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Default Amateur Radio Newsline(tm) Report 1548 - April 13, 2007

Amateur Radio Newsline™ Report 1548 - April 13, 2007

Amateur Radio Newsline report number 1548 with a
release date of Friday, April 13th, 2007 to follow in 5-4-3-2-1.

The following is a Q-S-T. A space adventurer is
on the air from the International Space Station
and we have the audio. Also, President Bush
honors a California ham for his volunteerism and
the FCC issues a possible record fine is issued
for selling illegal C-B gear. Find out the
details on Amateur Radio Newsline report number 1548 coming your way right now.

(Billboard Cart Here)



It cost him an estimated 20 million dollars to
get there, but Space tourist Charles Simonyi,
KE7KDP, is on the air from the International
Space Station Amateur Radio Newsline producer
Bill Pasternak, WA6ITF, is in our Los Angeles
newsroom with the audio of some of his first contacts:


Simonyi: "November Alpha One Sierra Sierra. CQ, CQ, CQ."


As we go to air space tourist Charles Simonyi,
KE7KDP, has only been on the International Space
Station for a few days. No matter because he
seems to have really taken to the idea of talking
to people back on mother Earth using Amateur
Radio and does it like a pro. Take a listen:


Simonyi: "Kilo Echo 7 please repeater your
callsign…Kilo Echo 7 Mike Henry George this is
Charles. I hear you loud and clear. And a big
73 for you. Thanks for the contact. QRZ.

The Whiskey 6 stand-by. Whiskey 6 Mike Echo
Uniform, my name is Charles and I hear you loud and clear. 73 to you. "


One of the first stations contacted by KE7KDP was
Scott Avery, WA6LIE, in Salinas, California.
Avery had his recorder running as KE7KDP sent a
message of thank you to the ham community which
worked with him to get him licensed in time for the flight:


Simonyi: "Well I just want to congratulate the
(ham radio) community for the great job that they
are doing in performing their charter. As we
learned about it (in training) and to thank
everybody who helped me to get into the community
and helping me along. It is not easy for me and
I do the best that I can. So, thanks a lot guys,
and I hope I can talk to as many people as possible. Over."


We also got the chance to ask Avery what it was
like to talk to Charles Simonyi and relay his message to the ham radio world:


Avery: "Being one of the first to talk to
Charles on the International Space Station was
definitely an honor and a surprise. I feel very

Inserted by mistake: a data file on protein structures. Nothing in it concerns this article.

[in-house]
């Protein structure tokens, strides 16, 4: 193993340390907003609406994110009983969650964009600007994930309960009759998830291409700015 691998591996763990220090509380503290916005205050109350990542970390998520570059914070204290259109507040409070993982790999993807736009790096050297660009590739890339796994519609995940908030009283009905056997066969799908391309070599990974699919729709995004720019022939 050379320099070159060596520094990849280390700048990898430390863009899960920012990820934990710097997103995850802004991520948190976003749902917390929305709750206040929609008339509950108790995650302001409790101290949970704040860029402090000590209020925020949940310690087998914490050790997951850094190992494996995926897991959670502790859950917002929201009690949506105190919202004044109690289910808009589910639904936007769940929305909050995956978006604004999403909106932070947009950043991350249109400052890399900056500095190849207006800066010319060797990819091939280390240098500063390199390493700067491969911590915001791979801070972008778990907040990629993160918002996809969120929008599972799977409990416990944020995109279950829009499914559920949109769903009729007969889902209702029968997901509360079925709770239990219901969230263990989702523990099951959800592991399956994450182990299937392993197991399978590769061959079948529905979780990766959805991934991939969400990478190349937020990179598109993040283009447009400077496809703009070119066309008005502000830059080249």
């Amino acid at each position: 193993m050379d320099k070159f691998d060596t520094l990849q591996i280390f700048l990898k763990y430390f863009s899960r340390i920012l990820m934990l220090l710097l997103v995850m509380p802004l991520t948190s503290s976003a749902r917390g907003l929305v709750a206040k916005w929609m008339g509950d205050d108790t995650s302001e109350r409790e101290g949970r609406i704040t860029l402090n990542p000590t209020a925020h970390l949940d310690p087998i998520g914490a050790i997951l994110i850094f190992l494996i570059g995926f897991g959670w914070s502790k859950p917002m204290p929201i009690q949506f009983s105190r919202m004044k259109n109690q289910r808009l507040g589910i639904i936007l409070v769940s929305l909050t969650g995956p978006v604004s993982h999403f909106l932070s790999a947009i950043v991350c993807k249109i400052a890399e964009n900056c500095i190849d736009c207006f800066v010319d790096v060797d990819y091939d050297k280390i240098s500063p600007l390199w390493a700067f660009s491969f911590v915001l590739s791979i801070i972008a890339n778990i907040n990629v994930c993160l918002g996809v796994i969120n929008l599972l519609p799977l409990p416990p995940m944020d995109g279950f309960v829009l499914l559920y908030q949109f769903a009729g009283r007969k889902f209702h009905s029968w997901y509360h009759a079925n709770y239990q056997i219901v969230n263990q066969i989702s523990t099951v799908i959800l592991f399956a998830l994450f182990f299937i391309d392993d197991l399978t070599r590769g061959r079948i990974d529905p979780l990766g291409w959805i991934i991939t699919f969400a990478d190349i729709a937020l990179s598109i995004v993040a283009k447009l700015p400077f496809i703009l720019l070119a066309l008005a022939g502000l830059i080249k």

lucky to have had this opportunity and I hope
that others enjoy their contacts as much as I
did. Its pretty awesome and a once in a lifetime experience."


After they chatted for about a minute, KE7KDP
said 73 to Avery and went on to work station
after station, almost as if he was on a
DX-pedition. In some ways he was and Avery kept
tape rolling until the I-S-S faded from view:


Audio of KE7KDP making rapid-fire contacts. Hear
it in the MP3 version of this newscast downloadable from


KE7KDP has since gone on to make numerous of
random QSO's using the call sign NA1SS. Most U-S
hams report that they heard him on 145.8 MHz and
made contact by calling him split frequency on
the 144.490 I-S-S uplink channel. The
frequencies used in other parts of the world
vary. Most of the information you need and a
blog by those who have made contact with Simonyi
can be found on-line at

Charles Simonyi will be on board the I-S-S until
April 20th. That’s when he returns to Earth with
Expedition 14 crew members of Michael
Lopez-Alegria, KE5GTK, and Mikhail Tyurin, RZ3FT,
both of whom who have been in space since last
September. So until then, keep an ear open for
Charles Simonyi, KE7KDP, operating mainly as NA1SS from space.

For the Amateur Radio Newsline, I'm Bill
Pasternak, WA6ITF. I'm at the studio in Los Angeles.


You can follow KE7KDP's space and ham radio
adventure on-line at (ARNewsline™ with audio supplied by WA6LIE)



President Bush has recognized a Victorville,
California ham with a volunteer award. Randy
Hatfield, AG6RH, has been presented the
President’s Volunteer Service Award in
recognition of his helping 350 others obtain
their amateur radio licenses. Amateur Radio
Newsline's Jeff Reinhardt, AA6JR, has mo


The award presentation to Randy Hatfield, AG6RH
by President Bush took place on Wednesday, April